The public hasn't often gotten a chance to weigh in on who will appear on the Wheaties box. But in 2014, Wheaties customers got to decide for the first time which athlete would be featured nationally. Called the Wheaties NEXT Challenge, the contest allowed people to vote for the next Wheaties Champion by logging their workouts on an app platform called MapMyFitness. Every workout of 30 minutes or more counted as one vote. Participants could choose between Paralympic sprinter Blake Leeper, motocross rider Ryan Dungey, mixed-martial-artist Anthony Pettis, lacrosse player Rob Pannell, or soccer player Christen Press. Pettis won, becoming the first MMA fighter to appear on the box in early 2015.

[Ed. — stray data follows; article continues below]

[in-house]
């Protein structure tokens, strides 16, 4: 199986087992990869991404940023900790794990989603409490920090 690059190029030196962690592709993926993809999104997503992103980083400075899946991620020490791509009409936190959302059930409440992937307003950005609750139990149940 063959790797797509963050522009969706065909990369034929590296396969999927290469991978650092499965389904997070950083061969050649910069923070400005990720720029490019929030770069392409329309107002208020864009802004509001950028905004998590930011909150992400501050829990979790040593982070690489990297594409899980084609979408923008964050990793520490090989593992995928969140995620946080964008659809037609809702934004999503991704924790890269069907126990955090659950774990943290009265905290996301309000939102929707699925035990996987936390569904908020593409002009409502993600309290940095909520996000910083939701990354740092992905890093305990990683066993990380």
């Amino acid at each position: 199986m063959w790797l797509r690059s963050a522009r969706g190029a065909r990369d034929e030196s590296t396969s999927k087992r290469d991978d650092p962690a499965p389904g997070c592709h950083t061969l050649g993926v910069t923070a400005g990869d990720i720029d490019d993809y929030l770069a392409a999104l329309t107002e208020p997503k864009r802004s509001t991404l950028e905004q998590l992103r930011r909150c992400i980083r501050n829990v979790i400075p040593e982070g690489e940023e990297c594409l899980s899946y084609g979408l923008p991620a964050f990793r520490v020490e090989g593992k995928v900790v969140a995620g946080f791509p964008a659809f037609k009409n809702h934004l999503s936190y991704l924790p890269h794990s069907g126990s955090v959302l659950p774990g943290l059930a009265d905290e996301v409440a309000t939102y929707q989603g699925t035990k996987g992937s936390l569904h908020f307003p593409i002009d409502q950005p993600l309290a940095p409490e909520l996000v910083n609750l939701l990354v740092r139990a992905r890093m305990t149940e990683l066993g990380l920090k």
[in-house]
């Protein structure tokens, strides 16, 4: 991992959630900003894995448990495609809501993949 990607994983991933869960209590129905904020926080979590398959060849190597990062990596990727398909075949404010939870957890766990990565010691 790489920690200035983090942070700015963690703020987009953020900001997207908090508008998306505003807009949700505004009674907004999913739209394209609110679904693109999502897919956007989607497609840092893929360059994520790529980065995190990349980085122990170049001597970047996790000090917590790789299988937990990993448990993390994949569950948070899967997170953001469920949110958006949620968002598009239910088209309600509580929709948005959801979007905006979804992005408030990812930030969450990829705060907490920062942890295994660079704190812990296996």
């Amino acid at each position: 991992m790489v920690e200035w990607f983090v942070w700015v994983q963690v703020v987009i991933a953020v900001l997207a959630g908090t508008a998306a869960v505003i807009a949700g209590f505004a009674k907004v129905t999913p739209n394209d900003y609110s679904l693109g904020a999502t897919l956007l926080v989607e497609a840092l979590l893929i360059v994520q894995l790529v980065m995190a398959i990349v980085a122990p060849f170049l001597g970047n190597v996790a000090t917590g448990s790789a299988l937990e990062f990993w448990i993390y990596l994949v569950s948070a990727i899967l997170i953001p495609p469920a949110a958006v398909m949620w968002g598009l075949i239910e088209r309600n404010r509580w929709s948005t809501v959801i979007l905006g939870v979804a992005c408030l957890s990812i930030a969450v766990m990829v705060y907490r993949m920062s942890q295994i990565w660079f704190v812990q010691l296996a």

10. THERE WERE SEVERAL SPINOFFS THAT DIDN'T CATCH ON.

Three different Wheaties boxes featuring Tiger Woods sitting together on a table
Tiger Woods's Wheaties covers, 1998
Getty Images

Faced with declining sales, Wheaties introduced several spinoff cereals during the 1990s and early 2000s, including Honey Frosted Wheaties, Crispy Wheaties 'n Raisins, and Wheaties Energy Crunch. None of them sold very well, and they were all discontinued after a few years. The brand kept trying to expand its offerings, though. In 2009, General Mills introduced Wheaties Fuel, a version of the cereal it claimed was more tailored to men's dietary needs. Wheaties Fuel had more vitamin E and—unlike the original—no folic acid, which is commonly associated with women's prenatal supplements. Men didn't love Wheaties Fuel, though, and it was eventually discontinued too. Now, only the original "breakfast of champions" remains.